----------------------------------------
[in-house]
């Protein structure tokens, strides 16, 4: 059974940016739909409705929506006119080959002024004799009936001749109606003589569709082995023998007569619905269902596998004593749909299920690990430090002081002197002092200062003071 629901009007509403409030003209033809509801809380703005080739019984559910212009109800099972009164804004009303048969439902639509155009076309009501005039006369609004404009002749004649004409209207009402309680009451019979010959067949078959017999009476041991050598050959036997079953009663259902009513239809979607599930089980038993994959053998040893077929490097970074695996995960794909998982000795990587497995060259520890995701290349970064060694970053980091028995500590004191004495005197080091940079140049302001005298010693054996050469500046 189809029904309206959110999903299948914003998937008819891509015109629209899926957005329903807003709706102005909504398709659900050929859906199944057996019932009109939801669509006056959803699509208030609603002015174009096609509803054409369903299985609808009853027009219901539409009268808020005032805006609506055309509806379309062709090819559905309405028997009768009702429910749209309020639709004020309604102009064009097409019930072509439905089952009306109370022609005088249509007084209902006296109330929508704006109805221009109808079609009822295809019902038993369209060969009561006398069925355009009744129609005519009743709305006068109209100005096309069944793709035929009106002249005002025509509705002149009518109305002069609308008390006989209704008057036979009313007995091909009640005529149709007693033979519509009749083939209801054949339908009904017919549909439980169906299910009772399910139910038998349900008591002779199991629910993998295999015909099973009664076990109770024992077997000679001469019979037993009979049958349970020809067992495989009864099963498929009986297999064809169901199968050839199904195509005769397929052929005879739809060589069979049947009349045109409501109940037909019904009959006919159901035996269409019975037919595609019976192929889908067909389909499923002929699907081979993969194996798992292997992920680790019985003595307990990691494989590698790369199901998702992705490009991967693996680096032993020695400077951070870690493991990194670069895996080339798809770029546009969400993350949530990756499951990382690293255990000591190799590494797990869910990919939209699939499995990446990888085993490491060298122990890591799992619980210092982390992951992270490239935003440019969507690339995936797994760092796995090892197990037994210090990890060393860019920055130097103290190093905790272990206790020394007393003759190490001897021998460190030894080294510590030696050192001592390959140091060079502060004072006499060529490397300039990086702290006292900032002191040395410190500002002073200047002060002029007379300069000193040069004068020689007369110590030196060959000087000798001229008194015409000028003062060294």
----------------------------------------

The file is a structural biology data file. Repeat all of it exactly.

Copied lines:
[in-house]
């Protein structure tokens, strides 16, 4: 059974940016739909409705929506006119080959002024004799009936001749109606003589569709082995023998007569619905269902596998004593749909299920690990430090002081002197002092200062003071 629901009007509403409030003209033809509801809380703005080739019984559910212009109800099972009164804004009303048969439902639509155009076309009501005039006369609004404009002749004649004409209207009402309680009451019979010959067949078959017999009476041991050598050959036997079953009663259902009513239809979607599930089980038993994959053998040893077929490097970074695996995960794909998982000795990587497995060259520890995701290349970064060694970053980091028995500590004191004495005197080091940079140049302001005298010693054996050469500046 189809029904309206959110999903299948914003998937008819891509015109629209899926957005329903807003709706102005909504398709659900050929859906199944057996019932009109939801669509006056959803699509208030609603002015174009096609509803054409369903299985609808009853027009219901539409009268808020005032805006609506055309509806379309062709090819559905309405028997009768009702429910749209309020639709004020309604102009064009097409019930072509439905089952009306109370022609005088249509007084209902006296109330929508704006109805221009109808079609009822295809019902038993369209060969009561006398069925355009009744129609005519009743709305006068109209100005096309069944793709035929009106002249005002025509509705002149009518109305002069609308008390006989209704008057036979009313007995091909009640005529149709007693033979519509009749083939209801054949339908009904017919549909439980169906299910009772399910139910038998349900008591002779199991629910993998295999015909099973009664076990109770024992077997000679001469019979037993009979049958349970020809067992495989009864099963498929009986297999064809169901199968050839199904195509005769397929052929005879739809060589069979049947009349045109409501109940037909019904009959006919159901035996269409019975037919595609019976192929889908067909389909499923002929699907081979993969194996798992292997992920680790019985003595307990990691494989590698790369199901998702992705490009991967693996680096032993020695400077951070870690493991990194670069895996080339798809770029546009969400993350949530990756499951990382690293255990000591190799590494797990869910990919939209699939499995990446990888085993490491060298122990890591799992619980210092982390992951992270490239935003440019969507690339995936797994760092796995090892197990037994210090990890060393860019920055130097103290190093905790272990206790020394007393003759190490001897021998460190030894080294510590030696050192001592390959140091060079502060004072006499060529490397300039990086702290006292900032002191040395410190500002002073200047002060002029007379300069000193040069004068020689007369110590030196060959000087000798001229008194015409000028003062060294």